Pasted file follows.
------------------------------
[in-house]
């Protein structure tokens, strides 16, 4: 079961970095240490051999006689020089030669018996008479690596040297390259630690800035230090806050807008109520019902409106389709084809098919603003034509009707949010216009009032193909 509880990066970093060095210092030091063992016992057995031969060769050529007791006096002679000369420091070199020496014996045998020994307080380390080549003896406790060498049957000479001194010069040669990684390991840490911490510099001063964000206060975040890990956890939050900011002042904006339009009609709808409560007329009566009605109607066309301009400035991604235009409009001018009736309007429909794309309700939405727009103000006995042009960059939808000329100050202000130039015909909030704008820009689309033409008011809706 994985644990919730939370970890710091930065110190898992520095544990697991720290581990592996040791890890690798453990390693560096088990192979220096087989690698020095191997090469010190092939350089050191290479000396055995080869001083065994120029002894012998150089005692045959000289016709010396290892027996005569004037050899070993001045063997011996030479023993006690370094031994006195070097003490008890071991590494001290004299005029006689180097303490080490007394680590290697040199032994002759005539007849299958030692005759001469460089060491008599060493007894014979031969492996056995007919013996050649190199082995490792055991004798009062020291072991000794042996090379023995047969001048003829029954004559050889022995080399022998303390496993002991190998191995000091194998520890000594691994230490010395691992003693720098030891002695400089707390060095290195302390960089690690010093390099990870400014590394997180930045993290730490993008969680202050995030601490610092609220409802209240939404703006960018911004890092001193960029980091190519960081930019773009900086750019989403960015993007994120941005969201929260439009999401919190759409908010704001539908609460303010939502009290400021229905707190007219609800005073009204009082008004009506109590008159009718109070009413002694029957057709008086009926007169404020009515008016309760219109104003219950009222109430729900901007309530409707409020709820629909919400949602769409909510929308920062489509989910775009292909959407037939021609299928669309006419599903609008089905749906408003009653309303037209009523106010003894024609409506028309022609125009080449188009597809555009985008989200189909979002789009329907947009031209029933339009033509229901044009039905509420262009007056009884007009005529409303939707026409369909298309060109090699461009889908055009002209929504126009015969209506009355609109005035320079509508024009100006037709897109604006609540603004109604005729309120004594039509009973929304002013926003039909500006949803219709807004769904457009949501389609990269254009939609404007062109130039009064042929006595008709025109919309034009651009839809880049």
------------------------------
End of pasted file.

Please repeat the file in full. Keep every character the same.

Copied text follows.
[in-house]
């Protein structure tokens, strides 16, 4: 079961970095240490051999006689020089030669018996008479690596040297390259630690800035230090806050807008109520019902409106389709084809098919603003034509009707949010216009009032193909 509880990066970093060095210092030091063992016992057995031969060769050529007791006096002679000369420091070199020496014996045998020994307080380390080549003896406790060498049957000479001194010069040669990684390991840490911490510099001063964000206060975040890990956890939050900011002042904006339009009609709808409560007329009566009605109607066309301009400035991604235009409009001018009736309007429909794309309700939405727009103000006995042009960059939808000329100050202000130039015909909030704008820009689309033409008011809706 994985644990919730939370970890710091930065110190898992520095544990697991720290581990592996040791890890690798453990390693560096088990192979220096087989690698020095191997090469010190092939350089050191290479000396055995080869001083065994120029002894012998150089005692045959000289016709010396290892027996005569004037050899070993001045063997011996030479023993006690370094031994006195070097003490008890071991590494001290004299005029006689180097303490080490007394680590290697040199032994002759005539007849299958030692005759001469460089060491008599060493007894014979031969492996056995007919013996050649190199082995490792055991004798009062020291072991000794042996090379023995047969001048003829029954004559050889022995080399022998303390496993002991190998191995000091194998520890000594691994230490010395691992003693720098030891002695400089707390060095290195302390960089690690010093390099990870400014590394997180930045993290730490993008969680202050995030601490610092609220409802209240939404703006960018911004890092001193960029980091190519960081930019773009900086750019989403960015993007994120941005969201929260439009999401919190759409908010704001539908609460303010939502009290400021229905707190007219609800005073009204009082008004009506109590008159009718109070009413002694029957057709008086009926007169404020009515008016309760219109104003219950009222109430729900901007309530409707409020709820629909919400949602769409909510929308920062489509989910775009292909959407037939021609299928669309006419599903609008089905749906408003009653309303037209009523106010003894024609409506028309022609125009080449188009597809555009985008989200189909979002789009329907947009031209029933339009033509229901044009039905509420262009007056009884007009005529409303939707026409369909298309060109090699461009889908055009002209929504126009015969209506009355609109005035320079509508024009100006037709897109604006609540603004109604005729309120004594039509009973929304002013926003039909500006949803219709807004769904457009949501389609990269254009939609404007062109130039009064042929006595008709025109919309034009651009839809880049």